As I was downstairs learning the Bureaucracy, I had to write down many a street and address. When writing I realized that I’m not yet thinking auf Deutsch because I kept getting the letters wrong. Here is how the German alphabet sounds:

A = aah
B = bay
C = say
D = day
E = aay
F = ef
G = gay
H = ha
I = ee
J = jut
K = kah
L = el
M = m
N = n
O = oh
P = pay
Q = koo
R = er
S = es
T = tay
U = oooh
V = fau
W = vay
X = ecks
Y = ypsilon
Z = zed

(This doesn’t mean that Kimberly sounds Kah-ee-m-bee-ay-er-el-ypsilon; just that it would be described like that if someone asked how it was spelled.)

Many a letter can be confused, especially E and I. Didn’t know you were getting free German lessons, did you?

I’m staying in a quasi-Wohngemeinschaft – WG for short (Wohn = to live, Gemeinschaft = community) that has four floors with various suites. There are six of us [Chrissi, Katarina, Eva, Daria and Wang (Chung? No, I didn’t ask, though I would like to tonight.)] and we each have our own room, sharing the kitchen, one bathroom, and two showers.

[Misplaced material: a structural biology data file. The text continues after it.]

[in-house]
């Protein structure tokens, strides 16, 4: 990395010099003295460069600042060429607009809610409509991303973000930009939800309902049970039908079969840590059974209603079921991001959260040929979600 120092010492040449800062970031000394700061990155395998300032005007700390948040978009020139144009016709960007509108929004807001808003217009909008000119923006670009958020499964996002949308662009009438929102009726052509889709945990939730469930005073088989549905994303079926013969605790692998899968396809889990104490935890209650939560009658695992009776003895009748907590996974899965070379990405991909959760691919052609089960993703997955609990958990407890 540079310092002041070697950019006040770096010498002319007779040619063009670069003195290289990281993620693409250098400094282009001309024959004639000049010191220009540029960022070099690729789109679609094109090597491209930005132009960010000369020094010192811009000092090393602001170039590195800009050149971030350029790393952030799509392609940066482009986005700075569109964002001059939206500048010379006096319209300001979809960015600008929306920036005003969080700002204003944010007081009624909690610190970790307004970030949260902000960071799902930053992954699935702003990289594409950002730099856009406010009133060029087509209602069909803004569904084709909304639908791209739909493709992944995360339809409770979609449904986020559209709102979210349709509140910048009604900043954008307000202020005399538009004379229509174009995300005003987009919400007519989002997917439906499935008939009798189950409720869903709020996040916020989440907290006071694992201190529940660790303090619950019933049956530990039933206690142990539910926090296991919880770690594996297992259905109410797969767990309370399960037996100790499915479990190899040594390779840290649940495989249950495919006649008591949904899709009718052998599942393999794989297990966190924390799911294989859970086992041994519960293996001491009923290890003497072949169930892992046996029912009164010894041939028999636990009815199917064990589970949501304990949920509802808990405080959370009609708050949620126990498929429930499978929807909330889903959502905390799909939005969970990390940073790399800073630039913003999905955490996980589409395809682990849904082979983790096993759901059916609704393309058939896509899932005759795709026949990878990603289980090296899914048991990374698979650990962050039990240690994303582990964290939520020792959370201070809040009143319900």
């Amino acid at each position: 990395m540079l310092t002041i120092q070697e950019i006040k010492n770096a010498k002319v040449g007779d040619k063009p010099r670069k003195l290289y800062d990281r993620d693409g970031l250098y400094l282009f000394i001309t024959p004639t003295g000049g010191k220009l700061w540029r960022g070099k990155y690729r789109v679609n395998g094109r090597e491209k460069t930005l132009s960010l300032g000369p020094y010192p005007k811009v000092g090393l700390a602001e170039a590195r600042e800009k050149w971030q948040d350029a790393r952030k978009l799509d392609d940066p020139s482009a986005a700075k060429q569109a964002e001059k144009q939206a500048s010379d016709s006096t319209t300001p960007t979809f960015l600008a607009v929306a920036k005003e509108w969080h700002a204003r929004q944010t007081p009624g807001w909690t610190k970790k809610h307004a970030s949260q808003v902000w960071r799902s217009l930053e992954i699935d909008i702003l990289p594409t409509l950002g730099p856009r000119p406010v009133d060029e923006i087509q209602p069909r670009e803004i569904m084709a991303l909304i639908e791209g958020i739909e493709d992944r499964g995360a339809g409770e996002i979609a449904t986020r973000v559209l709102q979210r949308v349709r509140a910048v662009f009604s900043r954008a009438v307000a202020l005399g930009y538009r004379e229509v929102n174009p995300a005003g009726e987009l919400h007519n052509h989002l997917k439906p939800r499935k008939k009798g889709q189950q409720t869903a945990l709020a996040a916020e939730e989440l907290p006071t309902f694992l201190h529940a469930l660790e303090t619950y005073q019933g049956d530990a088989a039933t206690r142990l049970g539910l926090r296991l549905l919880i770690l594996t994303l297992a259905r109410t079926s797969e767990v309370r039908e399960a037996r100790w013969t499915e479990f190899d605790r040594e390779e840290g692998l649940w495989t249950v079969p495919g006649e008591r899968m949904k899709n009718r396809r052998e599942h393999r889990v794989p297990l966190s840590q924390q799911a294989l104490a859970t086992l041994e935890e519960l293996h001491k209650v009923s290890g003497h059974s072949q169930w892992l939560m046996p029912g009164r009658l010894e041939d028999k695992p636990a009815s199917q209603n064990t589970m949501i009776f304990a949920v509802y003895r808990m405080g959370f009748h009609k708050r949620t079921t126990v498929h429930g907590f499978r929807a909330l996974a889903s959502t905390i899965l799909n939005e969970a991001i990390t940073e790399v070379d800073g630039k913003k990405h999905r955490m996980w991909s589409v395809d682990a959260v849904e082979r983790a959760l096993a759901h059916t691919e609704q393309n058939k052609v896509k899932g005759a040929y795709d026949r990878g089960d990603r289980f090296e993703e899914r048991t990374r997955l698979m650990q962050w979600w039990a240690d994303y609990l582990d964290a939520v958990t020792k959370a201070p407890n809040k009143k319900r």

Here’s the view from my room…

…and the view in my room. They must have known I liked pink. Note how organized everything is, and remember I’ve only been here 24 hours. I have plenty of time to mess it up.

Here’s the living room (das Wohnzimmer).

The kitchen (die Kueche).

And, of course, the bathroom (das Klo).

More later, after the continued Bureaucracy.